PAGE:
KPMG managed to strike out an investor claim against it, but will firms need to change the way they protect themselves when taking on advisory work, asks Richard Highley
KPMG WAS RECENTLY dragged into a legal dispute over VAT which resulted in further analysis of the questions about whether a firm can be sued because of its advisory work. In the case of Arrowhead Capital Finance v KPMG, the investor of a company, Arrowhead, tried to sue the firm after the company collapsed – with Arrowhead claiming it based its investment on KPMG’s due diligence work.
KPMG succeeded in striking out the claim in the High Court. The claimant, Arrowhead, was an investor which ploughed some $30m (£19m) into the business. The case confirms that, protected by the right terms of engagement, accountants remain a “hard target” for sophisticated investors seeking to convince UK courts that duties of care are owed by accountants. However, doing so would require the court to ignore contractual terms of engagement freely negotiated between parties of equal bargaining power.
The firm undertook due diligence on Dragon’s supply chain. When part of that chain was found to be contaminated by carousel fraud, Dragon was unable to recover VAT from HMRC and, as a result, ceased trading. The third-party investor, Arrowhead, lost its entire investment and claimed $50m against KPMG, which included a large sum of interest.
However, the claim depended on establishing that the firm owed a duty of care to Arrowhead. The claimant pointed the court to documents which were used by Dragon to attract potential investors and referred to KPMG’s involvement.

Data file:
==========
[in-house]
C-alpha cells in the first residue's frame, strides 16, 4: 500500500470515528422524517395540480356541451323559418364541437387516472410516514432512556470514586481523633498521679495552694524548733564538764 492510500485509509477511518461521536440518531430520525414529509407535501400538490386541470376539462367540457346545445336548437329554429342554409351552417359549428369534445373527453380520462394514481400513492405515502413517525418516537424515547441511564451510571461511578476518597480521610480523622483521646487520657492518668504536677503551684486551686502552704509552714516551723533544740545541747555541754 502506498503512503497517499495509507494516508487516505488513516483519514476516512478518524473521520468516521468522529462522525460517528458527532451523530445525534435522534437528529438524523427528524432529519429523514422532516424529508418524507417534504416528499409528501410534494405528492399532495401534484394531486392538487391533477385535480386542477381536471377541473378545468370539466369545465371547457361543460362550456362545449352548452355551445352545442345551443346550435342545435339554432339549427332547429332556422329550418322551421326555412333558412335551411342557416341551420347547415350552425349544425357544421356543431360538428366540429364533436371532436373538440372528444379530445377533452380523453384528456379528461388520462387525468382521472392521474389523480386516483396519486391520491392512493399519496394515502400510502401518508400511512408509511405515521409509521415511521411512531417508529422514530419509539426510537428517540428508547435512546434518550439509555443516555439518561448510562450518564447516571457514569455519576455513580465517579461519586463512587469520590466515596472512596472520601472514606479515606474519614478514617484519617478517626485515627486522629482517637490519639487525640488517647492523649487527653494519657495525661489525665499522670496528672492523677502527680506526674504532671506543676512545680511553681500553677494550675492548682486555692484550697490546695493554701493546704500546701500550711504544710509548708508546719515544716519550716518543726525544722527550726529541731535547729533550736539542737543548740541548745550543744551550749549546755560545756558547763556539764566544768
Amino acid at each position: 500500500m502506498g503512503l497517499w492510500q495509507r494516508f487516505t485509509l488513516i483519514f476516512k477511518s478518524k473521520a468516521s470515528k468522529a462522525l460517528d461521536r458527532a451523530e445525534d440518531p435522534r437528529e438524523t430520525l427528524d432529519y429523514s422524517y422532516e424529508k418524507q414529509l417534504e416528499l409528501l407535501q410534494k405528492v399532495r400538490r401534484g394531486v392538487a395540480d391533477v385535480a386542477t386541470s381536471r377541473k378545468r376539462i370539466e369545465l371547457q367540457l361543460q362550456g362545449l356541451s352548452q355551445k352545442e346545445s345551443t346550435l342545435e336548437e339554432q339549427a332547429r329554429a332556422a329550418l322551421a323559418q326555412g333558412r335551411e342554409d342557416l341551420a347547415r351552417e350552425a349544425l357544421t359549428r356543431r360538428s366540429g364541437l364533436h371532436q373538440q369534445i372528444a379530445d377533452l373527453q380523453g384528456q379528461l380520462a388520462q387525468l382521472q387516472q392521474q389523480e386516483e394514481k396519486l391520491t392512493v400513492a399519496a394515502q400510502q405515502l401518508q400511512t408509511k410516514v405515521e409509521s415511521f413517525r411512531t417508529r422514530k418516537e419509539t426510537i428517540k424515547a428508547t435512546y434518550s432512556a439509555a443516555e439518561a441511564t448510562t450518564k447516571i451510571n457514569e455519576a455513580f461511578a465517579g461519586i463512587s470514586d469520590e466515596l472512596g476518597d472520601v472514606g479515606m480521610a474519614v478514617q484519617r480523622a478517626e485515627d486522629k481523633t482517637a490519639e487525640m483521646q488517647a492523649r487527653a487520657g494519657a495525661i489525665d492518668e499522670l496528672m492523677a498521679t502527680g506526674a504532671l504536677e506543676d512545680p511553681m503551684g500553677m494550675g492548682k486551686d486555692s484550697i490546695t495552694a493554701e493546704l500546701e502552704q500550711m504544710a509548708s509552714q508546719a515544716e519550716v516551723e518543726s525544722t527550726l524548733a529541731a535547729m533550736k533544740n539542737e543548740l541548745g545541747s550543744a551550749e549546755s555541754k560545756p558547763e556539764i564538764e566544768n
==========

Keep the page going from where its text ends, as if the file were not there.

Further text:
KPMG’s engagement letter with Dragon included limitations on the extent of its responsibility and a cap on its financial liability.
The following factorswere key to the judge’s decision:
(a) The court concluded it was inconceivable that KPMG, having agreed engagement terms, would have voluntarily assumed an unlimited responsibility towards potential investors in Dragon;
(b) There was very little, if any, evidence of direct communication between Arrowhead and KPMG, except the possibility of a call between the two. But if it took place, it was after Arrowhead had started to invest in Dragon; and
(c) Arrowhead was a sophisticated investor dealing with known risks. Arrowhead made a high-risk investment for which it was going to be richly rewarded if it was successful (the interest rate originally agreed was 22%).
The decision does not create new law; it followed a well-trodden path applying the “assumption of responsibility” test and the threefold test (foreseeability, proximity and whether it is just, fair and reasonable) towards determining whether KPMG owed a duty of care.
The judge accepted that Arrowhead’s loss was a reasonably foreseeable consequence of KPMG’s alleged failings and, with some hesitation, agreed that the relationship between the parties was one of sufficient proximity to establish a duty of care. But the Court stated it would not be fair, just and reasonable to impose a duty of care on KPMG.
It illustrates that UK courts have little sympathy towards sophisticated investors that seek redress against professionals against whom they have no obvious contractual remedy. The lack of any evidence of direct contact between Arrowhead and KPMG prior to the investment was fatal to arguing a duty of care was owed. Arrowhead could have chosen to instruct its own professional advisors to undertake an independent review of the supply chain but it chose not to.
KMPG was firmly vindicated. Nevertheless, this decision is a reminder (if one is needed) to accountants of the dangers of contact with prospective investors. It is often not possible or appropriate to prevent clients from disseminating material to third parties which refers to their advice. However, the ability of an accountant to discourage or strike out claims may depend on there being no arguable case that the accountant assumed responsibility towards the third-party investor, and that in turn means limiting direct contact with the third party and denying any assumption of responsibility in writing.
Thankfully, accountants with prudent terms in their engagement letters remain a “hard target” for investors that rely on their work but with whom they have little or no direct contact.
Richard Highley is a partner at international law firm DAC Beachcroft and specialises in disputes relating to accountants.